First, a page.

Group life insurance under pressure

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Last week Zurich announced its decision to close its doors to the group life insurance market after huge challenges within the insurance landscape has seen smaller players increasingly being priced out of the game.

Richard Dunkerley, head of marketing for life and investments business at Zurich, told Wealth Professional that a number of factors have made it impossible for the global financial services company to price group insurance premiums competitively – and it’s a story “bigger” than just Zurich.

“I think that certainly the industry has some challenges that it hasn’t faced before, and the last 12 months have seen an increase in the claims experience, particularly within TPD,” he said. “I think generally post-GFC there’s been certain socio-economic factors. It’s something insurers are quite conscious of and speak about a lot.”

He said retrospectively the increase in claims experience could partially be a result of overly sharp pricing, which has been reflective of the highly competitive nature of the group market, particularly when it comes to sealing deals with big industry funds.

“It’s a challenging market,” said Dunkerley. “I think it’s significant in that companies are having to make adjustments to premium rates. It’s significant in that you’ve got some reinsurers who have pulled out of sectors all together, or are being a lot more discriminatory.”

And as well as these challenges, Australia also has some of the strictest capital requirements in the world, meaning that the group life sector must hold huge deposits of capital in case of failure.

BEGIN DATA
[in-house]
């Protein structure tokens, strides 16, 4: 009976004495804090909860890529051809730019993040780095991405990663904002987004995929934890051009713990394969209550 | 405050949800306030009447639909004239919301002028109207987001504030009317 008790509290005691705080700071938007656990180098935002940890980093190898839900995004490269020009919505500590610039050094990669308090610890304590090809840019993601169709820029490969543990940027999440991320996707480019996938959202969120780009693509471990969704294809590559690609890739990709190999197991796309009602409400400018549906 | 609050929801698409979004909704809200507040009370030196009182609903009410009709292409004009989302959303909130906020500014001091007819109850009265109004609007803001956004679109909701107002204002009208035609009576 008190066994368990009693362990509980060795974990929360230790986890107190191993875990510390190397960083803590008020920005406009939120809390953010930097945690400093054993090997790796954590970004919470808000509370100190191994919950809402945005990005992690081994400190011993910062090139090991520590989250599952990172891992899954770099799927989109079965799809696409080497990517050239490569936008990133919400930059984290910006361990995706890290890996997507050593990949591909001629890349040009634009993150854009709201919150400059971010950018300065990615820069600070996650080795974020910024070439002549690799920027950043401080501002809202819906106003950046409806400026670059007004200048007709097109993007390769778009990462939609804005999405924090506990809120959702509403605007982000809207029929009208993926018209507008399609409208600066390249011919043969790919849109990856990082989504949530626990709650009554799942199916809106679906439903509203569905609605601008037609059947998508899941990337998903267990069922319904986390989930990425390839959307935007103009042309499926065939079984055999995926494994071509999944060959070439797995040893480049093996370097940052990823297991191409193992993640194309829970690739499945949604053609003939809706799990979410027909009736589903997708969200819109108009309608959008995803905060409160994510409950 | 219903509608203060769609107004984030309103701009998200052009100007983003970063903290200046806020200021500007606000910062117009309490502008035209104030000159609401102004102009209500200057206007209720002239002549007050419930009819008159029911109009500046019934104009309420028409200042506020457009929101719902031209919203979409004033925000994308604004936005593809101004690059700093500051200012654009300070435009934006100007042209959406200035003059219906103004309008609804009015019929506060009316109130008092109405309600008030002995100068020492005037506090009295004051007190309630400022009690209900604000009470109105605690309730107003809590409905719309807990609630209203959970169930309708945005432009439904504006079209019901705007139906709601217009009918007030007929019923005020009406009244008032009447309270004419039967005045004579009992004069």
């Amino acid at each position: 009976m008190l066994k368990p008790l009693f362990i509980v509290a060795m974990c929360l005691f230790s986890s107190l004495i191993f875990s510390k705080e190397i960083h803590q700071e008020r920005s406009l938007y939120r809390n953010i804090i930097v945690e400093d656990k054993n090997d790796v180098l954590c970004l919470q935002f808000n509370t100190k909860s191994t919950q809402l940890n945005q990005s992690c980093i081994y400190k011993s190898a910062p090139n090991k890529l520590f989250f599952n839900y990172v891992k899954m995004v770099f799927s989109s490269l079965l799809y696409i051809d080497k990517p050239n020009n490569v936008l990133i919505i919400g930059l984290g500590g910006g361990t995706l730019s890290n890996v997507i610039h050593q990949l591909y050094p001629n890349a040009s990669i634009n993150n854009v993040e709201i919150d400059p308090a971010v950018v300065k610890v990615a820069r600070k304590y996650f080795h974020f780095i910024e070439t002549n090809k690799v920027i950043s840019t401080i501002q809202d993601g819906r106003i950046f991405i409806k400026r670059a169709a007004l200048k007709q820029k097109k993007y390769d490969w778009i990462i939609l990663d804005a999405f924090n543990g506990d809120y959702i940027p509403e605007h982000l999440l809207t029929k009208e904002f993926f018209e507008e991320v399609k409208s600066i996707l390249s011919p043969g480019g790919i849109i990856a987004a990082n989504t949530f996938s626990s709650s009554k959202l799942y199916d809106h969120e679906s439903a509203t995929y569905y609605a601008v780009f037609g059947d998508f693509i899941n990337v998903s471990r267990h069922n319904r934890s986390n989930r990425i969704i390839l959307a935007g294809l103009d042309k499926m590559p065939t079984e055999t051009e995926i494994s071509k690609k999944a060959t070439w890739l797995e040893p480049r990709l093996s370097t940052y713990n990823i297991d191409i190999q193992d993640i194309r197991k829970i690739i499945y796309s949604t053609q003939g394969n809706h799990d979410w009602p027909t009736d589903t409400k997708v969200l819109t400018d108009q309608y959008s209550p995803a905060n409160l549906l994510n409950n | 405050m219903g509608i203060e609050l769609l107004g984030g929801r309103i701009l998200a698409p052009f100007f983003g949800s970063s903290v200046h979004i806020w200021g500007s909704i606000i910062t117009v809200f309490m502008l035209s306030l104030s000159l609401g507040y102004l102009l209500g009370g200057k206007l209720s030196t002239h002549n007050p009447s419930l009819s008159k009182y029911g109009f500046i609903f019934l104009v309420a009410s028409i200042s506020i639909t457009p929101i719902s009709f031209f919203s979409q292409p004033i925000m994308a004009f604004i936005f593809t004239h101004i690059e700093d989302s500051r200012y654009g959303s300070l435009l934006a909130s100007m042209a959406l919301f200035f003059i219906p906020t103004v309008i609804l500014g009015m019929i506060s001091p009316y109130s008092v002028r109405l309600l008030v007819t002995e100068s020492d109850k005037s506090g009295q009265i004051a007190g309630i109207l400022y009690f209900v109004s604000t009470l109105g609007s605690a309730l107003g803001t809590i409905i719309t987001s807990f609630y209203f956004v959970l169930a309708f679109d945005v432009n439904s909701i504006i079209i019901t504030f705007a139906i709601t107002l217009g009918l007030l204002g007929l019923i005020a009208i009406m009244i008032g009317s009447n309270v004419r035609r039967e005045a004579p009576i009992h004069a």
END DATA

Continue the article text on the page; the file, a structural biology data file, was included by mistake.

The type of businesses that will be able to operate viably or profitably are more than likely going to be players that have scale, Dunkerley said.

He predicts that in order to adjust to problems faced within group life insurance; the industry could go down a number of routes.

“Firstly, we’re going to see pricing adjustments so there’s a better match to the risk. You might well also see some insurers or reinsurers changing the design of some of the covers offered,” he said. “On a higher level, the more people that understand what they’re covered for means a better informed clientele. Ultimately, the more people that have cover and the better it’s aligned to their circumstances, the better.”

Dunkerley said Zurich’s decision to withdraw from the group life insurance market wasn’t made lightly when taking into consideration the existing customers and distribution partners.

But the company felt it was a necessary and obvious stand-alone business decision.

Group life insurance is a very small part of Zurich’s overall activities, and staffing impacts will be limited, with only two roles immediately affected.

“It’s also in contrast to other parts of the business which are doing extremely well and are not affected by this decision,” Dunkerley said.

The phased withdrawal will see Zurich close its book to new mandates immediately, whilst continuing to provide cover and support to existing clients for the agreed contract length and premium.

“For our existing clients, up until their plan comes up for renewal, there will be no change,” he said. “When it does, we’ll be less well-placed to offer them a renewal premium that’s competitive. They will likely be able to find more competitive rates elsewhere.” 

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